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Digital Subscriptions > Fast Bikes > Issue 327 > MICHELIN POWER RS

MICHELIN POWER RS

Game changer; class leader; market beater; the buzzwords were out in force during the presentation of Michelin’s all-new Power RS, which the French brand claimed to be a ‘watershed moment’ in the evolution of sporty, road rubber.

You’ve got to love a bit of fighting talk, and there was plenty to go around as presentation slide followed presentation slide, trouncing the opposition on grip, wet performance and durability. Oh, and let’s not forget to mention that agility levels had also been cranked through the ceiling, and knocked seven bells out of all worthy rivals during that ascension. It was a sales pitch Lord Sugar would have approved of, rendering these hoops the most essential of fitments to those looking to blitz along B-roads and nail the odd trackday. Or, at least in theory…

Power to the patent

Under a roasting Qatar sunset we would eventually get the chance to savour the offerings on tap, but not until our brains had been neared to bursting point by an overload of the complex features that had gone into making the next generation rubber so worthy of endless superlatives. Chief among which was a new carcass design called ACT+, which is really much more simple than I’m likely to explain it.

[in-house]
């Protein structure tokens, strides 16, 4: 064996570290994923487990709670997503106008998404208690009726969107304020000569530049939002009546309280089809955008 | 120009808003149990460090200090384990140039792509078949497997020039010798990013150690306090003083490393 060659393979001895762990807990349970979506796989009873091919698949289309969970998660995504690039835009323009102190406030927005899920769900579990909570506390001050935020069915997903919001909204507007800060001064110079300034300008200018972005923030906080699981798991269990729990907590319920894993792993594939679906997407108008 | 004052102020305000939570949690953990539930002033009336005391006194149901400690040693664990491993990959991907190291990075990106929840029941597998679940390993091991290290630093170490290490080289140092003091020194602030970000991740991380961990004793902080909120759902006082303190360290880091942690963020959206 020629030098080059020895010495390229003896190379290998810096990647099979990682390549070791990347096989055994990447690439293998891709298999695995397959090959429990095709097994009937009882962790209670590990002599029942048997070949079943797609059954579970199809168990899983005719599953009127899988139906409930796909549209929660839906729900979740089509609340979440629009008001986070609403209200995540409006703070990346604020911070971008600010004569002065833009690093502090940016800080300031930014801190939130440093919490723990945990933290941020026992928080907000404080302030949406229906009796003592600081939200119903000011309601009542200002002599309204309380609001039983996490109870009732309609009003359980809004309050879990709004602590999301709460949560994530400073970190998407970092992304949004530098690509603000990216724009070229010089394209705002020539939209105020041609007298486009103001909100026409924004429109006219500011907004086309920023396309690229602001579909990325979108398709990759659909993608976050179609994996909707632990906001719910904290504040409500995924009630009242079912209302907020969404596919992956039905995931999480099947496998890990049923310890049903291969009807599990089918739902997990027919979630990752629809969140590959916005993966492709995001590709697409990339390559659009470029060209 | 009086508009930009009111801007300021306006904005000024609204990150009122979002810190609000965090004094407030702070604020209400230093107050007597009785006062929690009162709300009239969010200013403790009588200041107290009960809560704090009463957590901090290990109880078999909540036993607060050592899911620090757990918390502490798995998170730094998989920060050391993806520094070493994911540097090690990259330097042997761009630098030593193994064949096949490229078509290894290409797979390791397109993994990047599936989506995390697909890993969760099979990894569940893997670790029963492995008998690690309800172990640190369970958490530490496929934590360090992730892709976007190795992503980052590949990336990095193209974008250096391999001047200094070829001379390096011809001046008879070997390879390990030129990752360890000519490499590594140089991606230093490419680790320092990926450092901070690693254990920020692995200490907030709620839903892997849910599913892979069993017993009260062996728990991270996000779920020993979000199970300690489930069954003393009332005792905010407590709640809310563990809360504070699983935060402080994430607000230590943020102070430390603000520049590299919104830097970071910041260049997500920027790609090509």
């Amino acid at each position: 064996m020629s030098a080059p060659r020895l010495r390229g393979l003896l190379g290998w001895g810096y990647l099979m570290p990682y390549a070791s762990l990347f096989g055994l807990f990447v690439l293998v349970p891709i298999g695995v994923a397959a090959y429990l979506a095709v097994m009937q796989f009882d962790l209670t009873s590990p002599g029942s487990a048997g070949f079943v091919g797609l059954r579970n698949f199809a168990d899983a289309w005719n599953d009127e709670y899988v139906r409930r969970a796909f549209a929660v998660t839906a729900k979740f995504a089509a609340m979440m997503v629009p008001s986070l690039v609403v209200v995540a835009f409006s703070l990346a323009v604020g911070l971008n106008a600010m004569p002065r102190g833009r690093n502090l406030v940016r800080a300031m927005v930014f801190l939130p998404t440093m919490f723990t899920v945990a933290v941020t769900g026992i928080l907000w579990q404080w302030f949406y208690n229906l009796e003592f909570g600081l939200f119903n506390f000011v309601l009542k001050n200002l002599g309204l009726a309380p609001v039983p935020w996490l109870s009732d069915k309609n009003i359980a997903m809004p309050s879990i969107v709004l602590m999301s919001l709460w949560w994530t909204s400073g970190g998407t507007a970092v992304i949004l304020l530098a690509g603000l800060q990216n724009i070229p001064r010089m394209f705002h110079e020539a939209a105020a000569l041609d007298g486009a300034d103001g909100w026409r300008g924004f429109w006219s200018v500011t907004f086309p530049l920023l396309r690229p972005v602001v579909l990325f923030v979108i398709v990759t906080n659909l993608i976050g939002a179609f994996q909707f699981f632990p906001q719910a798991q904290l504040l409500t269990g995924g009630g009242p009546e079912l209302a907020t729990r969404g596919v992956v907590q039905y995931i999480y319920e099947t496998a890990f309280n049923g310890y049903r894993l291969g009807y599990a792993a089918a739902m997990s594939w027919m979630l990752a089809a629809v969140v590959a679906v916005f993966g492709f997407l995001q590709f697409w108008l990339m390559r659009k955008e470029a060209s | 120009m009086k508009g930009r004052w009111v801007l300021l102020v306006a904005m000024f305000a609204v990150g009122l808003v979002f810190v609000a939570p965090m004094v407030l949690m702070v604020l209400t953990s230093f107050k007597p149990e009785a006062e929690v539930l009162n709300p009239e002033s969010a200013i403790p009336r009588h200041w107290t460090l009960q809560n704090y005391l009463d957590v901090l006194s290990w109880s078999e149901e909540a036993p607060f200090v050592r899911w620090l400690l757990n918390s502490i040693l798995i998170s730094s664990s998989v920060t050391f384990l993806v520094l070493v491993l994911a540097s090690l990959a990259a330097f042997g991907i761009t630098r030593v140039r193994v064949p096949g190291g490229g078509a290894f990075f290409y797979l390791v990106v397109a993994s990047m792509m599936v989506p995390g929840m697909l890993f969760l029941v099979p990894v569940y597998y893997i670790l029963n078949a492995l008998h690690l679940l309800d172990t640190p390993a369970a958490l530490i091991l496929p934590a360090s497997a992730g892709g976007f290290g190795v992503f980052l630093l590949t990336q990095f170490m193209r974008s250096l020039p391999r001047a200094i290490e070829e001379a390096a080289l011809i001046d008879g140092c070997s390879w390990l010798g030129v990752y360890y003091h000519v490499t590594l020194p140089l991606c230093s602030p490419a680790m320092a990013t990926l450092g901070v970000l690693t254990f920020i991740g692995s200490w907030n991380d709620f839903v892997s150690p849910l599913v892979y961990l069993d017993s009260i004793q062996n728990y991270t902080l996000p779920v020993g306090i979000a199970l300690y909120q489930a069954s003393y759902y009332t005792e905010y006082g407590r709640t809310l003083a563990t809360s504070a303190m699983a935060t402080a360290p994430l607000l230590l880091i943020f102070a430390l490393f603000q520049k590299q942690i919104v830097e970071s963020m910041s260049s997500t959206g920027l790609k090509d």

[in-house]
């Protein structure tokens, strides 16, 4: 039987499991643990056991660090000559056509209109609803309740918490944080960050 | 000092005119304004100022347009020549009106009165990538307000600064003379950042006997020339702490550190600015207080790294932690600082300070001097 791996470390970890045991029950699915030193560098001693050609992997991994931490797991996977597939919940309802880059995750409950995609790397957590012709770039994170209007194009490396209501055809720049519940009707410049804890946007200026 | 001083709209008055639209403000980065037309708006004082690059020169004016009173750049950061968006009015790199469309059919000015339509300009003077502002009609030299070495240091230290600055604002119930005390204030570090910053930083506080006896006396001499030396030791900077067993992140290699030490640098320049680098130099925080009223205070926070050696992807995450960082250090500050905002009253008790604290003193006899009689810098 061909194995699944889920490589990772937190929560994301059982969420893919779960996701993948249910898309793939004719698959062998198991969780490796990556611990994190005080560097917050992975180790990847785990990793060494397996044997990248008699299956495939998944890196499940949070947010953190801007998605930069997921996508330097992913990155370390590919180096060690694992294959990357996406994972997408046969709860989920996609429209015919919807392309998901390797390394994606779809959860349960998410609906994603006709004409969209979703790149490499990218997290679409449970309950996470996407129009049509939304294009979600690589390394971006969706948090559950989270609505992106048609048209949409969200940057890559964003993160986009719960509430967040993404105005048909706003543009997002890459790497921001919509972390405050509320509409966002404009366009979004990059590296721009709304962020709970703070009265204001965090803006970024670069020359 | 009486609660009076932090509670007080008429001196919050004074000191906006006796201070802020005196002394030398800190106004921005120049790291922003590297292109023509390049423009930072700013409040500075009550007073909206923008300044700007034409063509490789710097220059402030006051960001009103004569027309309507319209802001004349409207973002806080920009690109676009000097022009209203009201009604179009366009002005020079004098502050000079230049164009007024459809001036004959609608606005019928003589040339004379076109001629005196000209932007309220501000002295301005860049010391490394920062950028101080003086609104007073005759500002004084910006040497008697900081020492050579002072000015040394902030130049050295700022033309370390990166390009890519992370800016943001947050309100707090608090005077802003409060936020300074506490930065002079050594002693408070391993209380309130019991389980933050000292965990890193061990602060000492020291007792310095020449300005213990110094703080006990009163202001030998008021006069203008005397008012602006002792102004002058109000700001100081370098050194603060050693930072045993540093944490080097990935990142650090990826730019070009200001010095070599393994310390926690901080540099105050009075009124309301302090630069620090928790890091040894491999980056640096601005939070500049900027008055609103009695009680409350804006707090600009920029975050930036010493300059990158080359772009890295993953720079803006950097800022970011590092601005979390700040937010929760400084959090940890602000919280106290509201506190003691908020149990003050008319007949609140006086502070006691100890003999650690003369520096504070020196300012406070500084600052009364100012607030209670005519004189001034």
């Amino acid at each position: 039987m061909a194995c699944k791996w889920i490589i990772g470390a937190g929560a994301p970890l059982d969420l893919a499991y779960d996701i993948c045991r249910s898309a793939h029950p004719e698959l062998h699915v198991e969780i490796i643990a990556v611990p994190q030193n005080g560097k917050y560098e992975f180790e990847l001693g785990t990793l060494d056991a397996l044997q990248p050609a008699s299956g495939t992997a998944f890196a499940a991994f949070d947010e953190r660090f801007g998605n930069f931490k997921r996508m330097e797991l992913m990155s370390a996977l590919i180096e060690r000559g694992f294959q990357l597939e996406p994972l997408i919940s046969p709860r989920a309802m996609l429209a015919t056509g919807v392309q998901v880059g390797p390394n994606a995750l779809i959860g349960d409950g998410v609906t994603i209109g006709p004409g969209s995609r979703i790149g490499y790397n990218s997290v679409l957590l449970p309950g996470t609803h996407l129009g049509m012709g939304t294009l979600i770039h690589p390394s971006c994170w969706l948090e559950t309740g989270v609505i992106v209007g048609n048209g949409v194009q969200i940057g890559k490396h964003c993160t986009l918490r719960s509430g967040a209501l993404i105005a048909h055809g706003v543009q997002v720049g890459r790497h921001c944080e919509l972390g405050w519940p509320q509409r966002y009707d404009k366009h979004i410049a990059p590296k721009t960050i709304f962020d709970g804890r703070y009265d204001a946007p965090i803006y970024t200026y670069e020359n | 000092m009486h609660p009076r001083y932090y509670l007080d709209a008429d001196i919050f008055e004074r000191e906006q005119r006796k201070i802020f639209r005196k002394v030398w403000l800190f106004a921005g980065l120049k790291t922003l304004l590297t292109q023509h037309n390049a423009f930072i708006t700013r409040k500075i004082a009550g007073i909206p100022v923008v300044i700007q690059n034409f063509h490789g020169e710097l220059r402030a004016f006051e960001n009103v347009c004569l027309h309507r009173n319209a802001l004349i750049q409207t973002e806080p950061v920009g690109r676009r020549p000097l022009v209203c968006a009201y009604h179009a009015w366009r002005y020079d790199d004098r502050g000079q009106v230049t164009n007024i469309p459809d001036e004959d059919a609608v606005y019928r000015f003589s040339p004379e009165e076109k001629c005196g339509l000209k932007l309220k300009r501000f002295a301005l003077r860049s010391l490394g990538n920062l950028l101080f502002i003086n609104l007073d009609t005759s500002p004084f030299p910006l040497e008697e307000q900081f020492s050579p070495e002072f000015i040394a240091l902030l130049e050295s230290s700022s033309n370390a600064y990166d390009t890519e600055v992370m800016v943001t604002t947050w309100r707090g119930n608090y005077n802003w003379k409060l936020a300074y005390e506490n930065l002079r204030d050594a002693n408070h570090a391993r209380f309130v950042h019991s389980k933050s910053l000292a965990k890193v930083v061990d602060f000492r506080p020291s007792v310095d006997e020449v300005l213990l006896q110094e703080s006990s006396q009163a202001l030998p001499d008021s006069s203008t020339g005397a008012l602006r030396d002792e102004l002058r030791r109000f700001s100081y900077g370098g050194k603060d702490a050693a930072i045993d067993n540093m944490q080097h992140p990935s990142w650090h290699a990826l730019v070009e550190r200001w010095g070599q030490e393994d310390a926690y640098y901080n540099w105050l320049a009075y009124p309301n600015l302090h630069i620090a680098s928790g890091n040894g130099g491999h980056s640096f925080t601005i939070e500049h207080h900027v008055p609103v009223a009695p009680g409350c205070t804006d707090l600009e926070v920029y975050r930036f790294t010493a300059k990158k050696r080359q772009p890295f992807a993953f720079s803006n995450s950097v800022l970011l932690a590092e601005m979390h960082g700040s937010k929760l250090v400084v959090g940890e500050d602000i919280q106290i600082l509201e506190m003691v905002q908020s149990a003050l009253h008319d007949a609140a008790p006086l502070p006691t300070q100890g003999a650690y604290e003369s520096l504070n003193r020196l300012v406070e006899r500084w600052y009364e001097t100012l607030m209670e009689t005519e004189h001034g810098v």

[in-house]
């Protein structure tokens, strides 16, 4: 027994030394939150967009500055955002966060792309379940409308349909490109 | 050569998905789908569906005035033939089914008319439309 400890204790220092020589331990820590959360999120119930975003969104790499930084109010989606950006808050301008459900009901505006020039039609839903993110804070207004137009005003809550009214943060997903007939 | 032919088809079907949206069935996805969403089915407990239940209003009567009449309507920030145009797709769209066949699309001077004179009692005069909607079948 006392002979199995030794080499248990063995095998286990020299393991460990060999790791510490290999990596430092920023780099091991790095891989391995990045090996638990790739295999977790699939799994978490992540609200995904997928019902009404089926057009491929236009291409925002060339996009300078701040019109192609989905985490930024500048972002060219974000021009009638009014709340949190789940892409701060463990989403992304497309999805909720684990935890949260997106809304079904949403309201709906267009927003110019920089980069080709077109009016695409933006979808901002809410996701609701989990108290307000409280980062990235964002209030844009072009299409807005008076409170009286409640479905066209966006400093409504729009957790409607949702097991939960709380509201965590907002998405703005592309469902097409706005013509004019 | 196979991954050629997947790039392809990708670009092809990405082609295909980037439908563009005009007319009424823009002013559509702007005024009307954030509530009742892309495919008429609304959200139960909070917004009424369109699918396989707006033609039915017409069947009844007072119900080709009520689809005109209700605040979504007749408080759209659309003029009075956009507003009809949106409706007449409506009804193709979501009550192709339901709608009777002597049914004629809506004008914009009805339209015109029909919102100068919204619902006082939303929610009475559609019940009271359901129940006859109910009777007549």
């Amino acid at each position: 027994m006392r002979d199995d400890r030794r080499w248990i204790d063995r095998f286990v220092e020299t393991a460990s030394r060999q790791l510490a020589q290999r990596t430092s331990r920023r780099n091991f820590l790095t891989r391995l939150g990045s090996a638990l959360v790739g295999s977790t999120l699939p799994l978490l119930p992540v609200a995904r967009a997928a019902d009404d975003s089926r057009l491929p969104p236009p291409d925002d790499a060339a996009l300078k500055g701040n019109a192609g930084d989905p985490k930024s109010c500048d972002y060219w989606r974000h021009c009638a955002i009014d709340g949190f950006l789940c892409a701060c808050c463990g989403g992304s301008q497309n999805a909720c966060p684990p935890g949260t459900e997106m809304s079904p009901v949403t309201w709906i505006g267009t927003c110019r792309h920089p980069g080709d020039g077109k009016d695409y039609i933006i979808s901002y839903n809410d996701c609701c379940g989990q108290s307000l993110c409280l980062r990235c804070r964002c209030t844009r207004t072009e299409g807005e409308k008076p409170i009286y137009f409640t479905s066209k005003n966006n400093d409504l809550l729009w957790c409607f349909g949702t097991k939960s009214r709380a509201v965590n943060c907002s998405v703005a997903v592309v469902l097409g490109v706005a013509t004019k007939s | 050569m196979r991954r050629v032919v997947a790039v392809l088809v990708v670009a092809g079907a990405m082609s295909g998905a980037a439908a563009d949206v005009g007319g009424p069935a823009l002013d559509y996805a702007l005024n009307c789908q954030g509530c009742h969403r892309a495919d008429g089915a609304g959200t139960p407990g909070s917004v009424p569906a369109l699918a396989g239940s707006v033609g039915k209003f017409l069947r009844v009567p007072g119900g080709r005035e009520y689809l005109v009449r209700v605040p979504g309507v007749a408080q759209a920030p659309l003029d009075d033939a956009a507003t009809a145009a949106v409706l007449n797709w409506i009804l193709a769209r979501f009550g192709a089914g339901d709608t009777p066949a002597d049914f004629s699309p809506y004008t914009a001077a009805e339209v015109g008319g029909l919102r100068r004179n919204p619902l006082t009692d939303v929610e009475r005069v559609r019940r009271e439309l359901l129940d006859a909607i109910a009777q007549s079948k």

Basically, the carcass ply is single thickness (like any other tyre) in the middle zone of the RS, but the shoulders see the ply doubled back on itself to form a second layer of skin on the edge zones of the hoops. Why bother? Well, by doing so, the tyre has two differing levels of stability. The central zone is suppler and aids hard acceleration, while the shoulders are more rigid, which offers added stability at high lean angles. Makes sense? It seemed such an obvious thing to do when the tech was explained, but Michelin is the first brand to pull off such a design. Of course, not all bikes have the power to warrant the ACT+’s prescience, so for the pea-shooter size bikes out there (like Yamaha’s R3 and KTM’s RC390), the tech isn’t incorporated – which also helps to keep the costs down. Everyone’s a winner.

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